We dont have a lot of Lyme in this area Every no

We dont have a lot of Lyme in this area Every no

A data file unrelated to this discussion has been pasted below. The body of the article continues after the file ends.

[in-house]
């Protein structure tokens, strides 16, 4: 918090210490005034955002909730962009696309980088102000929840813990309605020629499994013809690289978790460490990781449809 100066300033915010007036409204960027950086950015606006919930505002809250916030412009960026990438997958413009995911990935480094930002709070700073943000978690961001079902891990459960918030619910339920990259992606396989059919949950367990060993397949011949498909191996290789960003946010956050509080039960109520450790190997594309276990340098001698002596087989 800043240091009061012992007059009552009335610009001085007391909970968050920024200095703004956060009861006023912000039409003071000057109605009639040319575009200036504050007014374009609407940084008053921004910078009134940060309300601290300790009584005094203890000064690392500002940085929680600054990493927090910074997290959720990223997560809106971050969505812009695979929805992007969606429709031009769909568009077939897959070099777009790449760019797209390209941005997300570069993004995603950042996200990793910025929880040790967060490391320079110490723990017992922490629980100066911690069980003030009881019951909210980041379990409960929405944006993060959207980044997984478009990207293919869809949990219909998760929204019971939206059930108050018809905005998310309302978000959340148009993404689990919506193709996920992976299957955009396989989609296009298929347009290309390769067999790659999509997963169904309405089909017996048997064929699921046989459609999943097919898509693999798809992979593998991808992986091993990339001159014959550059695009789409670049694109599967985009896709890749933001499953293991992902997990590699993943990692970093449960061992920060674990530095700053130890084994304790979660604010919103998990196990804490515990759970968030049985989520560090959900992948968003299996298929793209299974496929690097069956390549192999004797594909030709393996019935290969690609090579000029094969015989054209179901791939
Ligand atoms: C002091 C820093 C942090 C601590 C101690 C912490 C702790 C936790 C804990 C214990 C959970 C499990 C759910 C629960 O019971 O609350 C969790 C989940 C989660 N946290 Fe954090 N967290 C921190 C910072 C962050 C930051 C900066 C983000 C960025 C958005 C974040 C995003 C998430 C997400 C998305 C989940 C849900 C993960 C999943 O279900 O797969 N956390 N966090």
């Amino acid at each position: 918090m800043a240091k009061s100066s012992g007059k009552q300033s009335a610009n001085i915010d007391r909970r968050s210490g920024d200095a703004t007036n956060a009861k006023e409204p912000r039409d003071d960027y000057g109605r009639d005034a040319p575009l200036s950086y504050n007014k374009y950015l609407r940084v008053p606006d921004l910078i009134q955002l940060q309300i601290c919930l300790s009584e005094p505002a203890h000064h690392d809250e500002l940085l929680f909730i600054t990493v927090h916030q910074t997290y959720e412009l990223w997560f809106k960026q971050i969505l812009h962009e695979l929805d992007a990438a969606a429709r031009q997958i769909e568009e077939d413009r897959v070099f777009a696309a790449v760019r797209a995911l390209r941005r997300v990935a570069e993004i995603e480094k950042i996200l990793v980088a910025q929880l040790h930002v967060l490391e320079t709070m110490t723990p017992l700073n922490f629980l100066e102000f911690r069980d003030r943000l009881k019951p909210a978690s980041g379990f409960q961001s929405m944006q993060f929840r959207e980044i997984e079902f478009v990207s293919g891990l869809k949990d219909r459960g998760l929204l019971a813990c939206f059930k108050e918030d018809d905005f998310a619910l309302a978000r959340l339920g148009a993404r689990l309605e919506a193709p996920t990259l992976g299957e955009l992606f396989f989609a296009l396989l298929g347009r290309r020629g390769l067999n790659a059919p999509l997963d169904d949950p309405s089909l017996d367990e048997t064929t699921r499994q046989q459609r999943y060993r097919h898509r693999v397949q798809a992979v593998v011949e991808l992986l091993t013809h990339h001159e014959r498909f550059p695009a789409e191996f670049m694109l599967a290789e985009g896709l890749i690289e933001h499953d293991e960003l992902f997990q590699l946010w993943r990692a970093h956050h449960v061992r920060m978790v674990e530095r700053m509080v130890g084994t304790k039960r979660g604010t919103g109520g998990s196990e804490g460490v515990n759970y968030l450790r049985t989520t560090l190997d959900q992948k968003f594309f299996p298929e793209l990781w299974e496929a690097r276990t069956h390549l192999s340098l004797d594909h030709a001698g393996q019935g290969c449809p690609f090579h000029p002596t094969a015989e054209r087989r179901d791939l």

first_imgWe don’t have a lot of Lyme in this area. Every now and then we’ll see a case. Most of the cases that I’ve seen have actually been imported from the mid-Atlantic or New England area. Having said that though, slowly but surely ticks that carry Lyme are moving their way down the Shenandoah Valley in the Appalachian Mountains and then also the extreme eastern part of the continental US and they’re starting to enter into the North Carolina area. On why we’re seeing a rise in tick activity: Ticks are not technically insects; they’re arachnids, more closely related to the spider. And usually in the mid-to-late spring they become quite active. So the ticks have three parts of their life cycle, and in order to move from one to the other they have to take a blood meal. So, unfortunately sometimes these ticks have have diseases, particularly bacteria called Rickettsia or some types of Spirochete bacteria, and so they can transmit these to humans. WFDD’s Bethany Chafin spoke with Dr. Chris Ohl, professor of infectious diseases at Wake Forest Baptist Medical Center, about reasons for the trend and how to stay safe this tick season.Interview HighlightsOn ticks and tick season: On whether Lyme disease is common in the region: There are few measures you can take. One is is to wear long pants and boots and then use DEET-containing mosquito repellent. And then there is also a chemical called permethrin, and permethrin can be found in most outdoor shops or hunting stores and such, and then you spray this actually on your clothing rather than on your skin.Also if you’re involved in outdoor activities – after you’re done or periodically while you’re in the activity – check yourself. If you can get the tick off before 24 hours or so, the odds of that tick having time to transmit a bacterium to cause an infection is pretty low. The longer that tick is attached, the higher the chances that you could get an infection from it. The report from the CDC two weeks ago very clearly showed increases in tick-borne diseases. One of the reasons is that we’re better at diagnosing tick-related infections, so we make the diagnosis more often. The other thing is that the number of infections actually probably is truly increasing at the same time because of changes in the way humans interact with their environment. There’s a lot more suburban living, people are living more out towards the edges of cities rather than in the centers and they [ticks] like to live in areas where there’s more outdoor living. Also, early data shows that changes in climate, particularly in the warming of climate, is changing a little bit of the way ticks distribute themselves. Across the country and here in North Carolina, health officials are seeing an increase in tick activity and tick-borne illnesses. Well, in our area…in the Triad the two big ones are Rocky Mountain Spotted Fever which is an infection transmitted by the tick that after about a week or so it causes a fever, pretty bad headache and body aches followed by a rash. The illness can be mild but occasionally it can be quite severe if untreated and rarely can result in death.So the other one is Erlichiosis which is transmitted by a Lone Star Tick. That’s the tick that you see the little white dot on the back of it, which also causes a fever and a headache occasionally with a rash. So both of these are fairly easily treated if recognised early. If you’ve had a lot of outdoor activities, or if you know you’ve had a tick bite and then a few days to a week later develop a fever and a headache illness, it’s best to seek medical attention and see if you need testing and treatment for that. On the dangers associated with such bacteria: On precautions individals can take to prevent tick bites:last_img

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